This resolution became firm in me, and I spent my time in the gloomy goods truck in sutra chanting and meditating. As I look back on it now, I feel that this resolve was what kept alive a glimmer of hope which enabled me to survive those prison conditions.
The trucks on the Siberian railway did not give us much room. In the middle was a stove and a toilet; in the fore and aft sections there were two “decks,” one above the other, crowded with forty men sitting or lying. When at night we wanted to sleep, we were so packed that each man’s legs were bound to be interfering with the sleep of someone else, and there were noisy scenes every night.
The wagons had no windows but there was a single opening in the middle which let in some sunlight. However, I discovered a small knothole in the wall beside my place, and through its half-inch diameter a tiny ray of light could creep in. By that, I could read the Mumonkan and the Lotus Sutra. I was still able to practice meditation for a short time every day.
During the whole time I was at the prison camp, I read the Rinzai Roku, the Lotus Sutra, the Hekigan Roku> and the Triple Scripture of the Pure Land Sect: the last two I borrowed from a man in another unit; I heard by chance that he had copies of them. Similarly I came to hear of a copy of Dogen’s Gakudo Yojinshu (Advice to Students of Buddhism). Getting the loan of this, I copied it out in tiny letters into a small notebook. The barrack was not furnished with electricity, and there were only a couple of small oil lamps among a hundred men. So I had to do my reading at night beside one of them, and find a place at the window during the day, because even then the place was rather dim.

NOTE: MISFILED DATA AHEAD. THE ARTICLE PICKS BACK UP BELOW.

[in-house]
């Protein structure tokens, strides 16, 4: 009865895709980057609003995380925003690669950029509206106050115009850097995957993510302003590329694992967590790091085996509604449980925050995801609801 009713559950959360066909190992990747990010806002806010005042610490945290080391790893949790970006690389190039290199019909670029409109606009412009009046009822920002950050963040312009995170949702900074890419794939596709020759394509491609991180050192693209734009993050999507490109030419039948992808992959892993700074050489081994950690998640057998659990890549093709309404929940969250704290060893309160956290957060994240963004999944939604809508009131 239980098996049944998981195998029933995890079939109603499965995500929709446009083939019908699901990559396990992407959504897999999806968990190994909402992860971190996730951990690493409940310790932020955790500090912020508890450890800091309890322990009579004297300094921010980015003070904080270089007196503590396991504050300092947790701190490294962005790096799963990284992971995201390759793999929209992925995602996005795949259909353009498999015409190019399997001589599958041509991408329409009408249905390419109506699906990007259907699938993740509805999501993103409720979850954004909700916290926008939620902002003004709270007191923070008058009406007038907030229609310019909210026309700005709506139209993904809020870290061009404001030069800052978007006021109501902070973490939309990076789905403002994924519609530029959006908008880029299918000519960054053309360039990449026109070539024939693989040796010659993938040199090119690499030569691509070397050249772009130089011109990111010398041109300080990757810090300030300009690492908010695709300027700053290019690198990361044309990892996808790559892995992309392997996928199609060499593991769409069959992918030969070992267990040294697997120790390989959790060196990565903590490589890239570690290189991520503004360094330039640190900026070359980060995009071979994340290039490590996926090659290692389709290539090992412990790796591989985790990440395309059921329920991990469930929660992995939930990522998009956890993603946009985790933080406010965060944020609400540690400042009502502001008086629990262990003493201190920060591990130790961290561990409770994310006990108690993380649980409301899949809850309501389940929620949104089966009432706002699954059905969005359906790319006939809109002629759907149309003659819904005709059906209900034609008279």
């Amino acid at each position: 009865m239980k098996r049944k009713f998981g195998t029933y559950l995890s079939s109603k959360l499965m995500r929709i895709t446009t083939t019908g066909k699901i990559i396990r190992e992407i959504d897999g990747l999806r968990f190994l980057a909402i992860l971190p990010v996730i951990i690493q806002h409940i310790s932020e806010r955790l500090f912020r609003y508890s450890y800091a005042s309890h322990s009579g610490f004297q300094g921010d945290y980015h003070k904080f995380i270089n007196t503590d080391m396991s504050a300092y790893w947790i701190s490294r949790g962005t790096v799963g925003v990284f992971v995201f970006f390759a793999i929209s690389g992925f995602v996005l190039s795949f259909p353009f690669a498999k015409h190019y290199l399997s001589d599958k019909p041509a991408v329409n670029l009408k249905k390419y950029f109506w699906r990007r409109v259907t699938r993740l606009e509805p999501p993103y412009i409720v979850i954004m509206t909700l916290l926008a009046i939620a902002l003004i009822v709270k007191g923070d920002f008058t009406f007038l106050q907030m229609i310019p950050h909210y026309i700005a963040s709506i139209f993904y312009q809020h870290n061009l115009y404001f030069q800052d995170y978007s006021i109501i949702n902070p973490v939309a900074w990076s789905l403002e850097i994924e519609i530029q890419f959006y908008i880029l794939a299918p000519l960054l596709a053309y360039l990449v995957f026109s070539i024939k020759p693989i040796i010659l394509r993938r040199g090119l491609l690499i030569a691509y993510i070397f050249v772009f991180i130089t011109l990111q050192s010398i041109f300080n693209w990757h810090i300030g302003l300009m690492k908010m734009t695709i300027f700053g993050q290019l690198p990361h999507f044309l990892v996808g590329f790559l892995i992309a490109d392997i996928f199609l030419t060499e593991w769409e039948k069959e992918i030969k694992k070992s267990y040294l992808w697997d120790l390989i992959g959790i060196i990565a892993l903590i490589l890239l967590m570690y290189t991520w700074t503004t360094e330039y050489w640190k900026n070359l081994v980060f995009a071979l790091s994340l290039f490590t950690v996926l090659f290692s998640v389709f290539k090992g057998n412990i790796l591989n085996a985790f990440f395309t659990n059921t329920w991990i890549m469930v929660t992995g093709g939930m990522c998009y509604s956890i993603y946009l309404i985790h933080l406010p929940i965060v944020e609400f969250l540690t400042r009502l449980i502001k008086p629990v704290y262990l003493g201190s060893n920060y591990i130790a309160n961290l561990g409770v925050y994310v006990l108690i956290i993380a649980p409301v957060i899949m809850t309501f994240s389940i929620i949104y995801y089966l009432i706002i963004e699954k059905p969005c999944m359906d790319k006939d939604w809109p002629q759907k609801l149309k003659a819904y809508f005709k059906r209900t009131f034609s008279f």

In the winter round Moscow, even in daytime the temperature can be more than thirty degrees below zero, and it is often twenty-five below. At such times we were let off work in the open air, and confined to our barracks.
When we got back from work on the farm, I would try to learn by heart the two poems “Shinjin Mei” (On Faith in the Heart) and “Shodoka” (Song of Realization of the Way), and sometimes I would recite them walking about the courtyard of the barrack in the cold air which was far below zero. I had a good memory in those days, and could manage to get through the whole long “Shodoka” poem.
As for daily life, I recalled the saying in the Zen monastery: Practice the Mirror samadhi for three years. So I tried this mental cultivation (of clear awareness like a mirror) during activity, and when walking to and from the place of work.